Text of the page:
We review de novo the district court's grant of summary judgment, viewing the record in the light most favorable to the non-moving party. Treglia v. Town of Manlius, 313 F.3d 713, 718 (2d Cir.2002). “In determining whether a case presents triable issues of fact, we, like the district court, may not make credibility determinations or weigh the evidence, and we must resolve all ambiguities and draw all permissible inferences in favor of the non-moving party.” Jaegly v. Couch, 439 F.3d 149, 151 (2d Cir.2006) (internal citations omitted). “Summary judgment is not appropriate where a review of the record reveals sufficient evidence for a rational trier of fact to find in the plaintiff's favor.” Treglia, 313 F.3d at 719.
In order to survive a motion for summary judgment on a First Amendment retaliation claim, a plaintiff must bring forth evidence showing that he has engaged in protected First Amendment activity, he suffered an adverse employment action, and there was a causal connection between the protected activity and the adverse employment action. See Cotarelo v. Vill. of Sleepy Hollow Police Dep't, 460 F.3d 247, 251 (2d Cir.2006). If a plaintiff makes a sufficient showing of each of these elements, summary judgment is not appropriate unless the defendant establishes as a matter of law that he would have taken the same adverse employment action even absent the protected conduct. Id. at 253.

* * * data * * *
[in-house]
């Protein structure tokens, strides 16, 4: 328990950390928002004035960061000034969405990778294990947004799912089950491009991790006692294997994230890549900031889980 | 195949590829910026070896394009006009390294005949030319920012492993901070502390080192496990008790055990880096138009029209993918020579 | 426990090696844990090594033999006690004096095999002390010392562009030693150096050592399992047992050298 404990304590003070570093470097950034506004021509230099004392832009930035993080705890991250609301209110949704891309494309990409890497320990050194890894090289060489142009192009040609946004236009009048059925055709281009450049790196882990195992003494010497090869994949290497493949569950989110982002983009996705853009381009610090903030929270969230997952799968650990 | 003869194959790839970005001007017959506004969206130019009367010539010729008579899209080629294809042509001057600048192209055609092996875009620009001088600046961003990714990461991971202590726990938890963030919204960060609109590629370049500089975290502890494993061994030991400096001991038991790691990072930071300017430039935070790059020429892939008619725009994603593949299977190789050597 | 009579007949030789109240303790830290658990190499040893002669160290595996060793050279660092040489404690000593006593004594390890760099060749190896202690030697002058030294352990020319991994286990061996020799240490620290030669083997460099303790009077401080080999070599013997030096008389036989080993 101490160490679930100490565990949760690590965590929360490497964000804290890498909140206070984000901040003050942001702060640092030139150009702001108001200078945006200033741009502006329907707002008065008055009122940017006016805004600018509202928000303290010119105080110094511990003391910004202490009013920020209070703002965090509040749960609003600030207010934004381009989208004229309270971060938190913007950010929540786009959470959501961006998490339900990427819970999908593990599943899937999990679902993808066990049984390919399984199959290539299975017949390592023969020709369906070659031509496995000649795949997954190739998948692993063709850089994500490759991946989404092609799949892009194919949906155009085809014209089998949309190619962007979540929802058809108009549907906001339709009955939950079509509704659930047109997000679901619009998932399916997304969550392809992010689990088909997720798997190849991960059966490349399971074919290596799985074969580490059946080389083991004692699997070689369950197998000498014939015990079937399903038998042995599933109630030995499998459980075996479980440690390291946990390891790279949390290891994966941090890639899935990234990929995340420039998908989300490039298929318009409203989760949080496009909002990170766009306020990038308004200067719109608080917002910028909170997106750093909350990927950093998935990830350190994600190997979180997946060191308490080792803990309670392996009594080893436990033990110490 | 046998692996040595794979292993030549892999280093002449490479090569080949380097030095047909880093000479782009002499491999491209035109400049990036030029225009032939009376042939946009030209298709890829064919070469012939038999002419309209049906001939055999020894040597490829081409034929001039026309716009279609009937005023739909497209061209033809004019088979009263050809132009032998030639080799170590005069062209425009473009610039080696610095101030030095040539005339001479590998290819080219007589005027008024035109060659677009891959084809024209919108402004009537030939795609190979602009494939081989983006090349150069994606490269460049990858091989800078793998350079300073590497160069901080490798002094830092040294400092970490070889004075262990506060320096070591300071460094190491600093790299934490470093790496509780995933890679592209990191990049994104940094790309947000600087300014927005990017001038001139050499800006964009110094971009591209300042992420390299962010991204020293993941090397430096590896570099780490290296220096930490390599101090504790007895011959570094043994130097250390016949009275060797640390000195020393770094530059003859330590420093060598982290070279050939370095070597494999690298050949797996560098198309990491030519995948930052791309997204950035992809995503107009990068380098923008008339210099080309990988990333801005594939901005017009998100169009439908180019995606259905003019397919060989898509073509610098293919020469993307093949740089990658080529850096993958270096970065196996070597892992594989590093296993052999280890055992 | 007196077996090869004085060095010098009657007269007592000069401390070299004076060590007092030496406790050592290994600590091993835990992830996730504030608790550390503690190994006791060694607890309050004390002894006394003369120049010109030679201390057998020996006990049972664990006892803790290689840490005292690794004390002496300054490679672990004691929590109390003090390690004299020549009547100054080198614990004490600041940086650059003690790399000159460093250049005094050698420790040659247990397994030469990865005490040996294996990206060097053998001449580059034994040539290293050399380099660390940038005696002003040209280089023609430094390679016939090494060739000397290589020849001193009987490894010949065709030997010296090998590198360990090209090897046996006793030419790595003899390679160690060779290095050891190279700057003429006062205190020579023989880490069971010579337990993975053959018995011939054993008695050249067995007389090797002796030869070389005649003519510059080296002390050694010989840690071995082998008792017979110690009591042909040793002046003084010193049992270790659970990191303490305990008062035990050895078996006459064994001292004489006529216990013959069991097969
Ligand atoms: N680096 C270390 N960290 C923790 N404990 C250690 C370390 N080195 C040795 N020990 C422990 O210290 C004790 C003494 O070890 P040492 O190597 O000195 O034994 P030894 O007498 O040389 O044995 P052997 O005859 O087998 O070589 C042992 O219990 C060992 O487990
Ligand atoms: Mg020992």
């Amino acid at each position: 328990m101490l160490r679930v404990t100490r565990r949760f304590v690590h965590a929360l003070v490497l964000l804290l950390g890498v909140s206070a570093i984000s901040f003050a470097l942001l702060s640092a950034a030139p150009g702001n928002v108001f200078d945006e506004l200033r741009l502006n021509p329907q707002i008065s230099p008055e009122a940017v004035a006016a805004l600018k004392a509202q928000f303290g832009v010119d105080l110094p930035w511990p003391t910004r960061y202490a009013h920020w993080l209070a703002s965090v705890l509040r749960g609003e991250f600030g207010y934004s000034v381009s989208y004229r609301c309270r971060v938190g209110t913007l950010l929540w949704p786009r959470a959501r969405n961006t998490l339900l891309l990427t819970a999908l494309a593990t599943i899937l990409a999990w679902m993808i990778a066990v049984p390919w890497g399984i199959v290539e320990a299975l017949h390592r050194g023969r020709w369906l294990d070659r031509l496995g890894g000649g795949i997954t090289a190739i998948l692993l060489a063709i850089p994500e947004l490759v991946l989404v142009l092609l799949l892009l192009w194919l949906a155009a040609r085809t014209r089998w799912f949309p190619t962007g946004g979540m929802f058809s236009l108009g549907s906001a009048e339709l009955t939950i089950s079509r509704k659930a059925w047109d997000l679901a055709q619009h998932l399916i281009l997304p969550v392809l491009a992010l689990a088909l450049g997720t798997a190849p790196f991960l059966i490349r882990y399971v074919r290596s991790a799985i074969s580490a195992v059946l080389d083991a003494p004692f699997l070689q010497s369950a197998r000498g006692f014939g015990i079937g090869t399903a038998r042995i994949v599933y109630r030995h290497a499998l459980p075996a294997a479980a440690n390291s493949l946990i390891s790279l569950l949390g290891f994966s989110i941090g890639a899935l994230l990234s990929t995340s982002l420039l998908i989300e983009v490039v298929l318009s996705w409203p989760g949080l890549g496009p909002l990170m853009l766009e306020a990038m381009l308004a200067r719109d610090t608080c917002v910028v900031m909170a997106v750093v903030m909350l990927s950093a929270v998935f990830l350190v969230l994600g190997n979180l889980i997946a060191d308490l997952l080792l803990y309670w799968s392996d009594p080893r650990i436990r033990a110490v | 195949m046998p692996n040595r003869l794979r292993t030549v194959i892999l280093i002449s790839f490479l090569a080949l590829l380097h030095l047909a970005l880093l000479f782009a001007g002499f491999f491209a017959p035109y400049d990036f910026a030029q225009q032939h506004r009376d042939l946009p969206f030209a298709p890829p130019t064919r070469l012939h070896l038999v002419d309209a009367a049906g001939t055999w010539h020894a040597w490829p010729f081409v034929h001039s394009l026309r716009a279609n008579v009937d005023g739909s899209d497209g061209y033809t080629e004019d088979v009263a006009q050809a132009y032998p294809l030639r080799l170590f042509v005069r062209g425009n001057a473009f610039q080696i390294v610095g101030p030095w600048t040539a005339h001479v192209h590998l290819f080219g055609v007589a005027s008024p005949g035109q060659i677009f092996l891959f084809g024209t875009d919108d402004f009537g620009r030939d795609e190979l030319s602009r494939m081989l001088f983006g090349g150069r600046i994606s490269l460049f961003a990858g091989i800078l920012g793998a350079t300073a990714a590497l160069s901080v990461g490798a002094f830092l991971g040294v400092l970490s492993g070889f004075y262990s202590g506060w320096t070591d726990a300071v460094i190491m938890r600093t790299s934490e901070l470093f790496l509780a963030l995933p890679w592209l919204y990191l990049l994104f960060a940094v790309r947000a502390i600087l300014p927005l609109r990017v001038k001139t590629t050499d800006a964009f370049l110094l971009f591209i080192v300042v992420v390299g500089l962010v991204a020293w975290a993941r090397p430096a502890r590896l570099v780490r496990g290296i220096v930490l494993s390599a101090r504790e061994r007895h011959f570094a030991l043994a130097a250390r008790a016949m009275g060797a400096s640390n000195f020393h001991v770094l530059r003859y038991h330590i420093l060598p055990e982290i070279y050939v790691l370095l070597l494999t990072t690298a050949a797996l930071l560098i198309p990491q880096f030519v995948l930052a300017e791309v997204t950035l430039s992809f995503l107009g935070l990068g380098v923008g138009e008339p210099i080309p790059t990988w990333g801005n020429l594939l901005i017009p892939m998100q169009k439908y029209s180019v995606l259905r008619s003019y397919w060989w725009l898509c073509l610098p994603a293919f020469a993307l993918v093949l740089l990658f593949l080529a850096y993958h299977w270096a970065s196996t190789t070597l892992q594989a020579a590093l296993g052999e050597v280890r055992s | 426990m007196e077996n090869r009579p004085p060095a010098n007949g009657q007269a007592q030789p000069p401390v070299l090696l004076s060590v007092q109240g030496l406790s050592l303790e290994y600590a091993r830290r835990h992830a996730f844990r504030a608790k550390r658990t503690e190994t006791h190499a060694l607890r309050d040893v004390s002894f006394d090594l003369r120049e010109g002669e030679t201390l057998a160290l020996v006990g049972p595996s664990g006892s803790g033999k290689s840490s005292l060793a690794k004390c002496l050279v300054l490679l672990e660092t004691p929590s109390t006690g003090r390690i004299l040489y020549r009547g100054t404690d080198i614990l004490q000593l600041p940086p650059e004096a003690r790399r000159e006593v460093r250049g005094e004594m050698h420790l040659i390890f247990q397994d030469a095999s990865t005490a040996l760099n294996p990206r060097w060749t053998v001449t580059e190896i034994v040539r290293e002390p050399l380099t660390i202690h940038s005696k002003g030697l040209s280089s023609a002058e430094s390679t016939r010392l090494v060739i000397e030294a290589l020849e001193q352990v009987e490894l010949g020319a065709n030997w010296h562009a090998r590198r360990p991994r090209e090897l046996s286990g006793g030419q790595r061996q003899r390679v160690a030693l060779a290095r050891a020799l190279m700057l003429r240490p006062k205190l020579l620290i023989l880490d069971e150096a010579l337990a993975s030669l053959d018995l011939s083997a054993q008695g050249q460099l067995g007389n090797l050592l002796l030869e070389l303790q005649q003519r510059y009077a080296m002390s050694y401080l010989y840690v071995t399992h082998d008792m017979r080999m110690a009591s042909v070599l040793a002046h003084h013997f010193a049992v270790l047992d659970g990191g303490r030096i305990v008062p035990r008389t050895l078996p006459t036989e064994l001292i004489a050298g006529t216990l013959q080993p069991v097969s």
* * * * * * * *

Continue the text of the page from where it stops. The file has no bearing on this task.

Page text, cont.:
Morano does not dispute that Dillon has engaged in protected activity. Morano instead argues that Dillon has not established the other elements of a prima facie case of retaliation, and even if he has, that Morano has shown that he would have taken the same actions regardless of Dillon's prior protected activity. With the exception of the failure to promote claim, we agree that Dillon has failed to set forth a prima facie case of retaliation, but with regard to the failure to promote claim, we find that Dillon has presented sufficient evidence from which a rational trier of fact could rule in his favor. Accordingly, we vacate and remand the failure to promote claim, and affirm the remainder of the district court's decision.
Failure to Promote to Chief Inspector